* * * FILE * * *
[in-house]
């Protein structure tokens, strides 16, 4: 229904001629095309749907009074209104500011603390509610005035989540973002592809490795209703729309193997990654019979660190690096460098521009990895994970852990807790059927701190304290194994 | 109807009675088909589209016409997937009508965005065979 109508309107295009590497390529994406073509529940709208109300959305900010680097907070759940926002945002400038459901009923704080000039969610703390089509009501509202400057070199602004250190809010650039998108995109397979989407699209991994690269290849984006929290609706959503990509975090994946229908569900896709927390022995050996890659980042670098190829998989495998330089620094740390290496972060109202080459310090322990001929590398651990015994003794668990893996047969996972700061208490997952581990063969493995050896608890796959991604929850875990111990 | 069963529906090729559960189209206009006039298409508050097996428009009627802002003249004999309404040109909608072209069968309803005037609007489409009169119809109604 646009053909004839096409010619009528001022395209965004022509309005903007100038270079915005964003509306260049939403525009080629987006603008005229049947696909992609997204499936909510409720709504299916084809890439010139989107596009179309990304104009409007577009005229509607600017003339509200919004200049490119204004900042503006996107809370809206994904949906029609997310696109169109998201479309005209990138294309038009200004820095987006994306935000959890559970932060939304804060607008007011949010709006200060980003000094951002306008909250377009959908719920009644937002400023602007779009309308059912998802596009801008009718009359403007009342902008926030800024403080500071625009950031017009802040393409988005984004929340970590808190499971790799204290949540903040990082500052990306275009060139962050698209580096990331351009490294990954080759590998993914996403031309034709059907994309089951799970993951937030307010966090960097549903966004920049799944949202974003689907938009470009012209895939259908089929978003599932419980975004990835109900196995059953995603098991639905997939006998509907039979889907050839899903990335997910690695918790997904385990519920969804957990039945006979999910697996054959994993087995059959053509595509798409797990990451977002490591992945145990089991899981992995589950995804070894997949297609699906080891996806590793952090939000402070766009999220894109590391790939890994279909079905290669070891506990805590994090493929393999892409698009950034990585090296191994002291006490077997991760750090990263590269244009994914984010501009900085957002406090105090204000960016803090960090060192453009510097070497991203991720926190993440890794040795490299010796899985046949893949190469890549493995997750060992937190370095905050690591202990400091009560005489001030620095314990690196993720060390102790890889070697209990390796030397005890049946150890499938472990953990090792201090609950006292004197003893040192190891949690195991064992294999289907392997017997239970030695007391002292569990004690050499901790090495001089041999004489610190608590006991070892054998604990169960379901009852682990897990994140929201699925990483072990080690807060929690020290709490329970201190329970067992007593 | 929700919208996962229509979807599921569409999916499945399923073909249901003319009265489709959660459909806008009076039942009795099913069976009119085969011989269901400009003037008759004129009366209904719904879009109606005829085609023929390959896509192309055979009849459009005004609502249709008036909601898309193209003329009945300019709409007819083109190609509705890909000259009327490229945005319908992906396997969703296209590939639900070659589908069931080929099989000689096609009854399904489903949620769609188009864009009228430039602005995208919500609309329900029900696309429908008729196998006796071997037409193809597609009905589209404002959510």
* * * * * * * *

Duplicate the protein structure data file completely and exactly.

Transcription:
[in-house]
């Protein structure tokens, strides 16, 4: 229904001629095309749907009074209104500011603390509610005035989540973002592809490795209703729309193997990654019979660190690096460098521009990895994970852990807790059927701190304290194994 | 109807009675088909589209016409997937009508965005065979 109508309107295009590497390529994406073509529940709208109300959305900010680097907070759940926002945002400038459901009923704080000039969610703390089509009501509202400057070199602004250190809010650039998108995109397979989407699209991994690269290849984006929290609706959503990509975090994946229908569900896709927390022995050996890659980042670098190829998989495998330089620094740390290496972060109202080459310090322990001929590398651990015994003794668990893996047969996972700061208490997952581990063969493995050896608890796959991604929850875990111990 | 069963529906090729559960189209206009006039298409508050097996428009009627802002003249004999309404040109909608072209069968309803005037609007489409009169119809109604 646009053909004839096409010619009528001022395209965004022509309005903007100038270079915005964003509306260049939403525009080629987006603008005229049947696909992609997204499936909510409720709504299916084809890439010139989107596009179309990304104009409007577009005229509607600017003339509200919004200049490119204004900042503006996107809370809206994904949906029609997310696109169109998201479309005209990138294309038009200004820095987006994306935000959890559970932060939304804060607008007011949010709006200060980003000094951002306008909250377009959908719920009644937002400023602007779009309308059912998802596009801008009718009359403007009342902008926030800024403080500071625009950031017009802040393409988005984004929340970590808190499971790799204290949540903040990082500052990306275009060139962050698209580096990331351009490294990954080759590998993914996403031309034709059907994309089951799970993951937030307010966090960097549903966004920049799944949202974003689907938009470009012209895939259908089929978003599932419980975004990835109900196995059953995603098991639905997939006998509907039979889907050839899903990335997910690695918790997904385990519920969804957990039945006979999910697996054959994993087995059959053509595509798409797990990451977002490591992945145990089991899981992995589950995804070894997949297609699906080891996806590793952090939000402070766009999220894109590391790939890994279909079905290669070891506990805590994090493929393999892409698009950034990585090296191994002291006490077997991760750090990263590269244009994914984010501009900085957002406090105090204000960016803090960090060192453009510097070497991203991720926190993440890794040795490299010796899985046949893949190469890549493995997750060992937190370095905050690591202990400091009560005489001030620095314990690196993720060390102790890889070697209990390796030397005890049946150890499938472990953990090792201090609950006292004197003893040192190891949690195991064992294999289907392997017997239970030695007391002292569990004690050499901790090495001089041999004489610190608590006991070892054998604990169960379901009852682990897990994140929201699925990483072990080690807060929690020290709490329970201190329970067992007593 | 929700919208996962229509979807599921569409999916499945399923073909249901003319009265489709959660459909806008009076039942009795099913069976009119085969011989269901400009003037008759004129009366209904719904879009109606005829085609023929390959896509192309055979009849459009005004609502249709008036909601898309193209003329009945300019709409007819083109190609509705890909000259009327490229945005319908992906396997969703296209590939639900070659589908069931080929099989000689096609009854399904489903949620769609188009864009009228430039602005995208919500609309329900029900696309429908008729196998006796071997037409193809597609009905589209404002959510």